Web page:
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The Geographic Approach for the Nation
Highlights of FedUC

This article as a PDF .

"GIS is changing things; it is changing—actually—everything," asserted Esri president Jack Dangermond in his address to the more than 3,000 attendees of the Esri Federal User Conference (FedUC), held February 1719, 2010, in Washington, D.C.

The first FedUC was held 15 years ago. FedUC attendees represent a diverse group that forms one community drawn from civilian GIS users across many disciplines and interests as well as users in the military and intelligence communities.

The conference theme this year, The Geographic Approach for the Nation, underlined the message that a national GIS is emerging. This distributed network of systems and services supports national policies and priorities. A geography-based approach enables transparency and accountability in government processes, allows better performance measurement and place-based approaches to governance; and encourages citizen engagement.

"The first step in open government is showing where you're putting money," Dangermond said. "The second way GIS can help is overlaying maps of where there are problems. That's where you start to get into an information-driven government."

In a new era of open government, GIS is enabling transparency and accountability by making projects' status and expenditures more easily known. During the Plenary Session, Esri staff demonstrated GIS applications that are making government more accessible and decisions more information driven. Recovery.com has been a tremendously popular site that uses maps linked to charts that allow visitors to drill into information to discover which funds are being spent where. Another example shown was the U.S. Department of Transportation stimulus spending site which addresses accountability by answering why money was spent on particular projects. Esri has developed Web templates that streamline the process of building Web sites for tracking stimulus spending and projects. These templates are being used by many federal and state agencies.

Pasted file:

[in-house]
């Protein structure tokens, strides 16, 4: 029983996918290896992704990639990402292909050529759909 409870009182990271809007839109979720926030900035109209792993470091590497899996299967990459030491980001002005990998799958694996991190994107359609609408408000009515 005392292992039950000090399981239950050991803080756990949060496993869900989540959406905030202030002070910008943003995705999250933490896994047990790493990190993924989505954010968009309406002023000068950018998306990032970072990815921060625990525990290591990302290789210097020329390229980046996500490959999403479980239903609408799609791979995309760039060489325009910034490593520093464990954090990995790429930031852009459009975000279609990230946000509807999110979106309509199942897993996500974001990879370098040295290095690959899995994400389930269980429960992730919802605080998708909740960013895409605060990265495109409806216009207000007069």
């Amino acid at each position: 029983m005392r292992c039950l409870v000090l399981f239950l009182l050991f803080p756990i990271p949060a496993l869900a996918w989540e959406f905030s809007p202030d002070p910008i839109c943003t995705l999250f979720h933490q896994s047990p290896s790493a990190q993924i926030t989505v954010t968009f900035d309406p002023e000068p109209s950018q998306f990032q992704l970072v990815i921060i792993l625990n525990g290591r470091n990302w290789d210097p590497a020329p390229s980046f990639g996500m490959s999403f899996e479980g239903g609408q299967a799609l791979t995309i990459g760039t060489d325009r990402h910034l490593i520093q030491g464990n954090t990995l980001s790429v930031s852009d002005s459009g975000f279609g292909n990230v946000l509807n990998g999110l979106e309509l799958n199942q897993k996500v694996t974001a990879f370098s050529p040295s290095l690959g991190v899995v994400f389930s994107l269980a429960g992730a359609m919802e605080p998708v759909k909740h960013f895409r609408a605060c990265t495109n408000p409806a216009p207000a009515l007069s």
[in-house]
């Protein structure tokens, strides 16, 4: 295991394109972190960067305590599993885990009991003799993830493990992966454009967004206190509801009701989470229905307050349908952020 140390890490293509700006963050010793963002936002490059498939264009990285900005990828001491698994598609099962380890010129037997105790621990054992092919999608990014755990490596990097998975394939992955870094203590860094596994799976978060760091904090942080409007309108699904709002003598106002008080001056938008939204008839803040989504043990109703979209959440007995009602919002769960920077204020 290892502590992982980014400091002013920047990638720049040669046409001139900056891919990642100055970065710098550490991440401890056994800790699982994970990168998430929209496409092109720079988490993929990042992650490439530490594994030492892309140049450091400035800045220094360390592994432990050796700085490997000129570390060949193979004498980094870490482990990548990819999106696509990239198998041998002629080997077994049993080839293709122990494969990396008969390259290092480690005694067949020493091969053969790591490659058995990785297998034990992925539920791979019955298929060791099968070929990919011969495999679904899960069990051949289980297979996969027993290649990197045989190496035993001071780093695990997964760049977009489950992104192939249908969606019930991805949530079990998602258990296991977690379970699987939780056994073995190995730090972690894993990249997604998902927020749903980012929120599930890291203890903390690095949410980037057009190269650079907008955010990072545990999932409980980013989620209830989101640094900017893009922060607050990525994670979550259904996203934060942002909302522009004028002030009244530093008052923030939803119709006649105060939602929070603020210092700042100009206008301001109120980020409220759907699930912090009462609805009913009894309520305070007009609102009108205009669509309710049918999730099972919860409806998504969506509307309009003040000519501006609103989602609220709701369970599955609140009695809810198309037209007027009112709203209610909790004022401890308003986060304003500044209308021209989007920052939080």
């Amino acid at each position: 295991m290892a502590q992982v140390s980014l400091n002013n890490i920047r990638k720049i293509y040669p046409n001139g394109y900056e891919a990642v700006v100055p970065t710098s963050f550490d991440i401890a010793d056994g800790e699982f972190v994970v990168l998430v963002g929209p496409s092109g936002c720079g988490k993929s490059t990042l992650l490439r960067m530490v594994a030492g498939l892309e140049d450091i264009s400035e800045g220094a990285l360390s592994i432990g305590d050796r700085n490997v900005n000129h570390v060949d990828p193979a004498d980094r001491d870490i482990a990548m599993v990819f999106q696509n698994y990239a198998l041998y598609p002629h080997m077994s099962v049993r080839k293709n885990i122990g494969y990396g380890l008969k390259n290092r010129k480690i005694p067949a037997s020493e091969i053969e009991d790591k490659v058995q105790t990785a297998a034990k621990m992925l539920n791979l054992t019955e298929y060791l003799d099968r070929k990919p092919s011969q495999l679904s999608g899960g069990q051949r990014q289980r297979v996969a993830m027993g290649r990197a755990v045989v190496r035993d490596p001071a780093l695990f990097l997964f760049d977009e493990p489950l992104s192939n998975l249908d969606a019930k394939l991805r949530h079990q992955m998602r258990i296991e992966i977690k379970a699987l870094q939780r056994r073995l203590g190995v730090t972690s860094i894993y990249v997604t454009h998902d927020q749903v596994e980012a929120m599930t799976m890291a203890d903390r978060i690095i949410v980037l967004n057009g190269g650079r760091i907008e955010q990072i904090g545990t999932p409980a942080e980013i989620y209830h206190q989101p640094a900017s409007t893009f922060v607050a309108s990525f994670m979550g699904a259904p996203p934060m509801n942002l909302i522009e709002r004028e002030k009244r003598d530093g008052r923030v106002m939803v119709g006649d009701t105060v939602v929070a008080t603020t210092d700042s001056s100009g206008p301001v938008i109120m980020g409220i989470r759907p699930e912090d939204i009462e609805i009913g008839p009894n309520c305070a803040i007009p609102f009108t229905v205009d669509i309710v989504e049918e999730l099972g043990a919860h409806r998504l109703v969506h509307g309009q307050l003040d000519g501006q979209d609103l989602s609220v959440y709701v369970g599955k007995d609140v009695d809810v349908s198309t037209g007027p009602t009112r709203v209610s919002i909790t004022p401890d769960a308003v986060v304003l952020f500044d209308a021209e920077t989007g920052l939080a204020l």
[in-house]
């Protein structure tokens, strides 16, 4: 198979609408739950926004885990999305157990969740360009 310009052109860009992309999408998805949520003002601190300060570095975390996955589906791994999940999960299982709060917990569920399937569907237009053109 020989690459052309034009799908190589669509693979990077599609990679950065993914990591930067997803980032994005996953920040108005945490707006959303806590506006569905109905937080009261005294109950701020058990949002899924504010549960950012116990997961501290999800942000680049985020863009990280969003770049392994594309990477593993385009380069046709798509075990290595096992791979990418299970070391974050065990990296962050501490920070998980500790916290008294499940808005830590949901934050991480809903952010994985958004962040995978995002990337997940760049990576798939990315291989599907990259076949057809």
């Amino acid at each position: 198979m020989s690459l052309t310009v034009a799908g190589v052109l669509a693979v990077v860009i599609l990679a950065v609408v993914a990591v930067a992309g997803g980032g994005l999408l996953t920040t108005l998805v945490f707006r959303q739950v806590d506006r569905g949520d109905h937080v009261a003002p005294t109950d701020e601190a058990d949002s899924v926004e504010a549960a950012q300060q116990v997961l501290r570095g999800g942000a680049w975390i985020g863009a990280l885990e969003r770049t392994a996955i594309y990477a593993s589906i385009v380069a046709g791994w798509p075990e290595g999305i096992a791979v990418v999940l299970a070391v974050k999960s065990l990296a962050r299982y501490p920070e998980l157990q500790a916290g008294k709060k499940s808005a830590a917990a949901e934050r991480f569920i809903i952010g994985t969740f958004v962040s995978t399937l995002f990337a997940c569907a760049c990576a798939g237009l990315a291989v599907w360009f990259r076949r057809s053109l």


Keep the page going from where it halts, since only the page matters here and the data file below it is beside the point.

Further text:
ChesapeakeStat was cited as an example of how GIS is aiding performance management. This site provides far greater access to program information and interactive capabilities that complement existing paper processes.

GIS is quite naturally supporting the development of place-based policies so government can more easily target priority places, coordinate projects and programs, and support integrated decision making.

The enhanced mobile capabilities of GIS are also leading to increased citizen engagement with government. Through the use of Web and mobile technologies, volunteered geographic information (VGI) is emerging. VGI makes it possible for every citizen to be a "sensor." GIS could be used not only for gathering the observations of millions of people but also integrating them. Now citizens can help build a national GIS.

Another conference theme was Gov 2.0—an approach that views government as a platform for getting things done by bringing the advantages of Web 2.0 to government. GIS helps government make its data and information available to other organizations so they can more effectively do their jobs. The conference keynote speaker, Dr. John Holdren, noted that good decisions can't be made without good data. "That's why the Obama administration has placed such a priority on putting high-quality data in the center of the executive branch." Not just good data but the ability to visualize that data is crucial for decision makers in the government and the public. Data visualization is one of the strengths of GIS. Holdren is President Obama's science and technology advisor and the director of the White House Office of Science and Technology Policy.

As Dangermond noted during the Plenary Session, GIS professionals are building authoritative data, high-quality maps, performing analysis, and developing models and applications that make information available in a much more timely manner. He contrasted the months it took to integrate and analyze data associated with the response to Hurricane Katrina in 2005 with the minutes it took to acquire the same kind of common operational picture (COP) for the Los Angeles fires in 2009.

Many presentations at FedUC provided more information on the impending release of ArcGIS 10. This release focuses on GIS development on the Web. With ArcGIS 10, GIS is easier, accessible, and collaborative and uses cloud architecture, Web services, information integration, crowd sourcing, and open data sharing.

Esri also announced during the conference that it is collaborating with Amazon Web Services (AWS) and has joined the growing community of AWS Independent Software Vendors (ISVs) building services and solutions in the cloud computing environment.

Developments in organizational cooperation coupled with increased GIS software capabilities and pervasive data collection is building a body of knowledge that is quite extraordinary and will further enable the use of geography and GIS as an organizing principle for governance and society.

In accepting the Making a Difference award, Tim Trainor, chief of the Geography Division of the United States Census Bureau, noted, "We are at a very good time. It's at a convergence of lots of technology, lots of very rich software, rich datasets, and a highly skilled professional body that can actually use that data. This is our time."

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